Earlier this month, CollabNet announced Agile Assessment, a new consulting service that helps IT organizations assess the status of existing Agile practices and develop strategies to extend the benefits of Agile-based methodologies across the enterprise.
I had the opportunity to speak with David Parker, Vice President of CollabNet’s Scrum Business Line Unit about the announcement.
SSQ: Can you tell us more about the Agile Assessment? Is it a series of questions like a survey, or does a team come in and observe? Does an organization get scored, and then are there recommendations about how the team could incorporate more Agile practices?
David Parker: CollabNet’s Agile Assessment is one of the most critical steps an organization can take to become more Agile. First, it clearly defines the goals you are seeking to accomplish while weighing the business context in which you operate. Second, it delivers a snapshot of your organization, helping you to determine the extent that you have embraced Agile. And finally, it delivers a crisp, prioritized plan that defines the practical steps you should take to become more Agile.
The process by which we build this assessment includes a detailed questionnaire, on-site observation of the development teams and free-form discussions with management stakeholders.
SSQ: The announcement says the service includes: “strategies to extend the benefits of Agile-based methodologies across the enterprise.” What type of “Agile-based methodologies” are we talking about? Scrum? XP? or things like “collaboration,” and “transparency”?
Parker: Although CollabNet has a long history of involvement with Scrum, we do recognize that 1) most organizations adopt a hybrid Agile approach that incorporates aspects of Agile and Waterfall and 2) new methodologies like Lean/Kanban are emerging. As such, our assessment is methodology-agnostic. As mentioned above, a critical part of the assessment is the prioritized action plan that helps companies determine the steps they need to take to become more Agile. From our perspective, it does not matter what flavor of Agile the company is adopting. Our goal is to simply help the organization become more Agile.
SSQ: Agile practices promote face-to-face communication and collaboration. Is the team makeup (co-located or distributed) part of the assessment? What are your thoughts on co-location vs. distributed teams?
Parker: Geographically distributed teams are a reality today. It is the rare enterprise who has not, to some degree, embraced a distributed development model. As such, part of scaling Agile to the enterprise necessitates the use of Agile in a distributed context. Having worked with hundreds of clients with distributed development models, we fully appreciate the challenges it brings. But the benefits of access to deep talent pools and of reduced cost (to a lessening extent) make the net result a positive one for the enterprise. We have proven that Agile can add great value to distributed development organizations.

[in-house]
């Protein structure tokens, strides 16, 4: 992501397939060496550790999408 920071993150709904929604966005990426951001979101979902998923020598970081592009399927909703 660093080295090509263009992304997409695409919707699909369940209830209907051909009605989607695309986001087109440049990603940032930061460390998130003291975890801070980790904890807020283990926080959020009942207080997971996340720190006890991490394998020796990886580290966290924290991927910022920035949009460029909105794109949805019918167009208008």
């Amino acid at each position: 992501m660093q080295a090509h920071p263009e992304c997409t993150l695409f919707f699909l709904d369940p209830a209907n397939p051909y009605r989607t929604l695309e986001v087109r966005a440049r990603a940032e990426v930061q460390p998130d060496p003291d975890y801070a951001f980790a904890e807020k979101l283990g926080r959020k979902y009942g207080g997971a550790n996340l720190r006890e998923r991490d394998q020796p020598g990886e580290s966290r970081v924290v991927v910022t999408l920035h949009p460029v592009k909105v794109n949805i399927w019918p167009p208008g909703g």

CollabNet’s Agile assessment examines the interaction of distributed teams. We look at release planning, sprint planning, backlog management, and organizational context. In this way, the assessment helps organizations understand where things are working well and where there is room for improvement, and provides a plan for better integrated distributed teams.
SSQ: Once again, on the question of “extending across the enterprise,” can you elaborate? Are we talking about using Agile practices for sales? Marketing? Governance? Operations?
Parker: Although CollabNet’s Agile Assessment focuses on the software development organization, we recognize that the development organizations do not work in a vacuum. The truly Agile enterprise brings multiple stakeholders into the development process, and into IT as a whole. When we think of extending Agile across the enterprise, we are looking at ways to better engage with stakeholders in other parts of the organization.
SSQ: Do the services include an evaluation of the organization’s ALM toolset and/or recommendation for tools?
Parker: Although tools can play an important role in a broad-scale Agile adoption, CollabNet’s Agile Assessment is tools-agnostic. Evaluation of specific tools is not part of this assessment.
SSQ: Are “best practices” for Agile ALM available?
Parker: With hundreds (thousands?) of large-scale ALM and Agile customer engagements, CollabNet has built up a huge repository of expertise in Agile practice, Agile Process and ALM. We believe that we are one of the few vendors that can really combine these three for enterprise adoption. Each and every engagement we enter into leverages this vast experience. CollabNet case studies provide real-world examples of our implementations.
SSQ: Are these Agile development coaching services? If so, is a particular methodology such as Scrum recommended?
Parker: The CollabNet Agile Assessment is not a coaching engagement. Rather, it is designed to provide a snapshot of an organization’s adoption of Agile techniques and a prioritized set of recommendations for helping improve agility. We seek to be tools-agnostic, and we do not favor one flavor of Agile over another. That said, CollabNet does have deep expertise in Scrum. We’ve trained more ScrumMasters than any other vendor, and have on staff an impressive set of Certified Scrum Trainers and Coaches. If Scrum is the best fit for an organization, we are certainly well-equipped to help them adopt it.